In “Kitchen,” Yoshimoto was able to express that this woman’s pain was unique, but only in the tiny details, not in the overall experience. This story is very focused on cooking and revolves around the kitchen. So in terms of food I would say that all loss is the same dish, but that each of us makes it and experiences it differently.

Have you ever used saffron? Have you ever watched it bloom, releasing its flavor into a bowl of water that is then used in your cooking? If the moment of loss is the tiny thread of saffron, then these stories are the bloom, the orange color diffusing into the water, getting lighter and lighter the farther away from the thread it drifts. Until eventually all the water has become scented and flavored of saffron, even if you can hardly see it. Once you add it to rice, it might not bring any noticeable color at all, and yet it is there, maybe not even in every bite, but in some you will taste it and you will remember.

Each page is touched with sorrow and loneliness. But it is also just a subtle flavor in a story about everyday life.

“Every day I thrilled with the pleasure at the challenges tomorrow would bring. Memorizing the recipe, I would make carrot cakes that included a bit of my soul. At the supermarket I would stare at the bright red tomato, loving it for dear life. Having known such joy, there was no going back.
No matter what, I wanted to continue living with the awareness that I will die. Without it, I am not alive. That is what makes the life I have now possible.” – Kitchen, page 59

So much of this book is wonderful; I almost want to quote the whole thing. But you know I can’t do that; instead you should buy it or go to the library.

These stories are not fantasy in the traditional sense. No magic, dragons, or wizards. I would not even call them magical realism. They are touched with a hint of fantasy so subtle that it gives the stories a dreamlike quality and beautiful whimsy, like a pinch of salt in hot chocolate. Or, now that I think about it, that saffron rice analogy is just as correct here. A dash of fantasy is in these stories, events that could just as easily be coincidence as magic, infusing the whole story with just slightest flavor of magic.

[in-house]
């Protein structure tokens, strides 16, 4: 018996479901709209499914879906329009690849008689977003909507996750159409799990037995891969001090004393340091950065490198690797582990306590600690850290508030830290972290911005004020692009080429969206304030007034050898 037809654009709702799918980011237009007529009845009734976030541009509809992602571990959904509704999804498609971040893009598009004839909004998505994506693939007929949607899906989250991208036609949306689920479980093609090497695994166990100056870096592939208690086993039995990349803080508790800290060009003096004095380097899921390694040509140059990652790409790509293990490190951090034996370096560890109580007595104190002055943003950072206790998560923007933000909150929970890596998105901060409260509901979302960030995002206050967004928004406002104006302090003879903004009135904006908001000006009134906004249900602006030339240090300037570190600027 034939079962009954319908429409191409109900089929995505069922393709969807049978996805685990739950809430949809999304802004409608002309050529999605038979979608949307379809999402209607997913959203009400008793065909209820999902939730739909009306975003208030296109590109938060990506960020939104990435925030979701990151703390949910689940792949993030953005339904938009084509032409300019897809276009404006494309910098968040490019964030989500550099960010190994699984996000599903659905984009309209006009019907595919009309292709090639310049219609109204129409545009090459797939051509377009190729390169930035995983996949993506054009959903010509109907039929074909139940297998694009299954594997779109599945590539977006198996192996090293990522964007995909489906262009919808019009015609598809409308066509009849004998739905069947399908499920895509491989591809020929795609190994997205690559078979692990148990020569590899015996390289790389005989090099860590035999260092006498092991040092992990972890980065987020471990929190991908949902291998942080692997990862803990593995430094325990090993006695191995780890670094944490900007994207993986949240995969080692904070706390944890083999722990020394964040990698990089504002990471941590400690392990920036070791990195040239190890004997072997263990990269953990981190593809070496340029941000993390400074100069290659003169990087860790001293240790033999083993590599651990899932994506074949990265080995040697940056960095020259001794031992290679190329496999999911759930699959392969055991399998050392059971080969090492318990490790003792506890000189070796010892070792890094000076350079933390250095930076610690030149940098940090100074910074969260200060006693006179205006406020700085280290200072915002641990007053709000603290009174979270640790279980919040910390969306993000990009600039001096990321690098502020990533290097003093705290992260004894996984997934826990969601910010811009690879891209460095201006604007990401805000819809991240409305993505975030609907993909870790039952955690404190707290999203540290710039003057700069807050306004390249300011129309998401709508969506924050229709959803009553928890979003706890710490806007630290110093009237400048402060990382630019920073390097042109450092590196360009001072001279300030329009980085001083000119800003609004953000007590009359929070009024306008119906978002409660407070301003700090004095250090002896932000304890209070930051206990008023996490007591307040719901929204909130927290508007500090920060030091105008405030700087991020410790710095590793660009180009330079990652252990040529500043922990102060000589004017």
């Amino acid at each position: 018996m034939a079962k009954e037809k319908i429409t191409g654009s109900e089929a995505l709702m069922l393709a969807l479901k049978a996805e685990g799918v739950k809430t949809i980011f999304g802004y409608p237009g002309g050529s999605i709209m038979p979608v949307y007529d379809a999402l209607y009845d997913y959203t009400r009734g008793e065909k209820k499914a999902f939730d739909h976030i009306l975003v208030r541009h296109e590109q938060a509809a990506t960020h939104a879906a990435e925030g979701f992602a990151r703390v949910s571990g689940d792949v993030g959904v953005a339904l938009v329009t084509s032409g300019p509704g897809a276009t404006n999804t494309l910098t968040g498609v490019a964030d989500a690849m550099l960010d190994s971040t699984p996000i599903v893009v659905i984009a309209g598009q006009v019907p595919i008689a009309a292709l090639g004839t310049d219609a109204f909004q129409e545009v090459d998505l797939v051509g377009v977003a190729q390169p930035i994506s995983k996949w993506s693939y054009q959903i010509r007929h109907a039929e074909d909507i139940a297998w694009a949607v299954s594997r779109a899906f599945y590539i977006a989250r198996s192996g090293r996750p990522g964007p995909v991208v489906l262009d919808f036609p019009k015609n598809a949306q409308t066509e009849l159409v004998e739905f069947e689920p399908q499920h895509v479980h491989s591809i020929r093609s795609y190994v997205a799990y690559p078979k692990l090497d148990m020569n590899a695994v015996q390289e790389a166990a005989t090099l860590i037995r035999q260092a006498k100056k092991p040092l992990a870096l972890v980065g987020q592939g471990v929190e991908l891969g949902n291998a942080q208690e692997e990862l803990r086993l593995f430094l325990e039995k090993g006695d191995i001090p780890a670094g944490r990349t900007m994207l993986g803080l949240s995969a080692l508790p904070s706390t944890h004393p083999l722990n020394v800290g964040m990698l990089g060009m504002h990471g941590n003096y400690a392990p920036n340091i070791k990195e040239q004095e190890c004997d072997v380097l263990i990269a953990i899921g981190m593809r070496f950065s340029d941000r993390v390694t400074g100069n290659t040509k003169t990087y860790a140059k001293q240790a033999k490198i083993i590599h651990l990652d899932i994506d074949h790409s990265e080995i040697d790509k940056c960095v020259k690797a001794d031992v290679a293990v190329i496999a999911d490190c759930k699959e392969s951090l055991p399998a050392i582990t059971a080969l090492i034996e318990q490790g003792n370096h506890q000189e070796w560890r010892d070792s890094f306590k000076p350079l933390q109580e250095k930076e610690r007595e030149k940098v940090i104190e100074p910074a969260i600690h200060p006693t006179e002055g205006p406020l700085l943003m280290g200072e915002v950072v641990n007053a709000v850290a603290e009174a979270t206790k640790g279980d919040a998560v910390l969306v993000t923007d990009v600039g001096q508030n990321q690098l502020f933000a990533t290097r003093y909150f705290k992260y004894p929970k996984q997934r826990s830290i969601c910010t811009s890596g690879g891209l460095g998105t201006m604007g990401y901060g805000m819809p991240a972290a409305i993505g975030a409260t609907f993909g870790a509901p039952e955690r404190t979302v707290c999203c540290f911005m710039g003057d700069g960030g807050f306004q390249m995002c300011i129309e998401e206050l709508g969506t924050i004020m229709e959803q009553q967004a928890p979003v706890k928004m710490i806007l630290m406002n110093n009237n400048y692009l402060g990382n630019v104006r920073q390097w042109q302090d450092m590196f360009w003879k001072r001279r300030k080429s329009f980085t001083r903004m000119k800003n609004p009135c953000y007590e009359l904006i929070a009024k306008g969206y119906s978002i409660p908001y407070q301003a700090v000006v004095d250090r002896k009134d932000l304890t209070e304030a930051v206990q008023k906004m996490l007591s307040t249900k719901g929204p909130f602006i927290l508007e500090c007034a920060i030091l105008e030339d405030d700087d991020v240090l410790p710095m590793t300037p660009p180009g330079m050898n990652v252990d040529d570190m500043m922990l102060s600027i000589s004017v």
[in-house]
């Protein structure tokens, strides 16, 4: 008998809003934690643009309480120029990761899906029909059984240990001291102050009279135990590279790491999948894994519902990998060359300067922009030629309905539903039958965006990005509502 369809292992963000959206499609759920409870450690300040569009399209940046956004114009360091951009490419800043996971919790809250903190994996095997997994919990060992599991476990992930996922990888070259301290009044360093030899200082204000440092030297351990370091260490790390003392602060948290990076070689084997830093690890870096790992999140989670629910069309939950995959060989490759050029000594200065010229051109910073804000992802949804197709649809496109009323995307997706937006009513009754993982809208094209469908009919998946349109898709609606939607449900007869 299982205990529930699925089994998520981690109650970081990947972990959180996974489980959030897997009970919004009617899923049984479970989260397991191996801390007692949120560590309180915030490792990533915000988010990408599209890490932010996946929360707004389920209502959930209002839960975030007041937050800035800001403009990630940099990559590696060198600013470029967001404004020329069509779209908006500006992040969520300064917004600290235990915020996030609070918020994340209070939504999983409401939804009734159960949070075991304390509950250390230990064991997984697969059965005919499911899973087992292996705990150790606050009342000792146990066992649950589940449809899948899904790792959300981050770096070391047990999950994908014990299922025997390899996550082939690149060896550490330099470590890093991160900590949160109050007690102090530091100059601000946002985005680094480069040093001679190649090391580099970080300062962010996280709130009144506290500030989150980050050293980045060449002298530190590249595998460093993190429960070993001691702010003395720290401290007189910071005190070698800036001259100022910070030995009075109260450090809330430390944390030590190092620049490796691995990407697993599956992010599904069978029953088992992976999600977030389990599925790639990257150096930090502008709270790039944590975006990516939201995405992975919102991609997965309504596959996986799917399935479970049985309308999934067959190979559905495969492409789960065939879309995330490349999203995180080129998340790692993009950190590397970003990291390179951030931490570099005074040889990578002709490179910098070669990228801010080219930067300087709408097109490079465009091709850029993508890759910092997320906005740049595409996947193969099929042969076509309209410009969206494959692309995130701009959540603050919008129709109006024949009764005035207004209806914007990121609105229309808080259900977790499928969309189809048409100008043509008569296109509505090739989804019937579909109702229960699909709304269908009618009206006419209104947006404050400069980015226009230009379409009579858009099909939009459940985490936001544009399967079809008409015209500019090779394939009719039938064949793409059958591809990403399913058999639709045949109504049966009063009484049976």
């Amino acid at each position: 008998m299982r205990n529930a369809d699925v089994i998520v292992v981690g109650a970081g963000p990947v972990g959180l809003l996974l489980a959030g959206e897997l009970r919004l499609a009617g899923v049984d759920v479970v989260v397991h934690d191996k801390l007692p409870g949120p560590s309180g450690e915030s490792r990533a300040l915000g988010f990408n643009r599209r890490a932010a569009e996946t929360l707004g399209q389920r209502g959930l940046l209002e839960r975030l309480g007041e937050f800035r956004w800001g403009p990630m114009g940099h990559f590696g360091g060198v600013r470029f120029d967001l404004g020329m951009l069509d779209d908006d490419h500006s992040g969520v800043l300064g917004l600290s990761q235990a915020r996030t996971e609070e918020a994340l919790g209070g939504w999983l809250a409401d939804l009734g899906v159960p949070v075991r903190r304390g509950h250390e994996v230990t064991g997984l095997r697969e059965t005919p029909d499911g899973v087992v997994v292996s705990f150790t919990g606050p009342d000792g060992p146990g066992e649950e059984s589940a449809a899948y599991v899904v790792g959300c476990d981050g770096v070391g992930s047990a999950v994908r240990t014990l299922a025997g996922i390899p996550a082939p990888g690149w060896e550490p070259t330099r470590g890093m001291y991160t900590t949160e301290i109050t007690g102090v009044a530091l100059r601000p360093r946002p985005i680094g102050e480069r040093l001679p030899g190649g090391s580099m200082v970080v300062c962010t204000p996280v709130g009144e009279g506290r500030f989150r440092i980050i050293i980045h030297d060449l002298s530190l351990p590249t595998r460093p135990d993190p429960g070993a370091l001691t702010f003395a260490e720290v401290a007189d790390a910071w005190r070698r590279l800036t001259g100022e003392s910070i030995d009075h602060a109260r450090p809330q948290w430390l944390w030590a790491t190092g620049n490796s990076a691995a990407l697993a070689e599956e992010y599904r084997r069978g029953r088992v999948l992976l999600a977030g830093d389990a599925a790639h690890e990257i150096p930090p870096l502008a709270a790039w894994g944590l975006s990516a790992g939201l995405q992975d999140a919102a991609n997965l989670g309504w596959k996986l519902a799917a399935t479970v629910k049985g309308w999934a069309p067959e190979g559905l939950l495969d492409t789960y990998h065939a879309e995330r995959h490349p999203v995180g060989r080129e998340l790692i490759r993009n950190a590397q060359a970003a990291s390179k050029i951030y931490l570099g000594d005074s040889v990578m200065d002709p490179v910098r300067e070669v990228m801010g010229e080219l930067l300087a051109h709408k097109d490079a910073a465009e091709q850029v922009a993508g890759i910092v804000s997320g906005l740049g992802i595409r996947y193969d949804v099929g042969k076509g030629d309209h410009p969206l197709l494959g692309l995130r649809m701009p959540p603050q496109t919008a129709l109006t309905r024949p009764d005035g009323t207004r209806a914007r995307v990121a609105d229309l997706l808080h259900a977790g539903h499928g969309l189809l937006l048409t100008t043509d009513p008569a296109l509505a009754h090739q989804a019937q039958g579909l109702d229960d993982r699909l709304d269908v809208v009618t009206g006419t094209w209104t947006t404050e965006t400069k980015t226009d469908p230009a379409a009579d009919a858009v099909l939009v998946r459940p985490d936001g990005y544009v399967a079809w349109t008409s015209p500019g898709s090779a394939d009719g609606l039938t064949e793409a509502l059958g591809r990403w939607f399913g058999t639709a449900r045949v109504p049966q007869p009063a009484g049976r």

Like in this passage:
“I saw her face in profile as she watched the river. It shocked me- it was not the of the person I had just talked with. I have never seen such a severe expression on anyone.
She noticed me stand there, smiled brightly again and waved. Flustered, I returned her wave and broke into a run.
In heaven’s name, what kind of person was she? I pondered it for quite some time. More and more , that morning in the sunlight the impression of that mysterious Uraua carved itself with baroque filigree into my sleepy brain” from “Moonlight Shadow” in “Kitchen” page 117

Yoshimoto writes about the most everyday of events or experiences in the same way she writes about the strangest, which I find refreshing. A new juicer holds the same wonder as finding out someone is transsexual; a delicious meal on a cold night holds the same magical serendipity as being able to guess a person’s phone number.

I loved “Kitchen,” and I plan to read more of Yoshimoto’s work soon.

Sacre Bleu Review

Sacre Bleu: A Comedy d'ArtSacre Bleu: A Comedy d’Art by Christopher Moore
My rating: 5 of 5 stars

Every book Christopher Moore puts out is better than the last one. This one was great! The characters were interesting, the story unique and compelling. But the thing I want to highlight in this review is the look and the research.

The look- Wow! This is the prettiest fiction book I have ever seen. Full color pictures of the real art that the characters see/paint brings the story to life. I felt the pictures added a whole other level to how much I enjoyed this book. Also the ink is blue! The paper is a perfect feel and weight, the cover is beautiful.

The research- Moore researched this novel for 3 years before he wrote it, and you can tell. His understanding of the artist and the time period is impressive. He even lived in Paris for several months and that first hand experience shines through. As mentioned above the pictures add so much and if you want even more he has created a chapter guide with painting and pictures of locations not in the book, as well has history and real facts about the characters. I recommend you give the chapter guide a look.

View all my reviews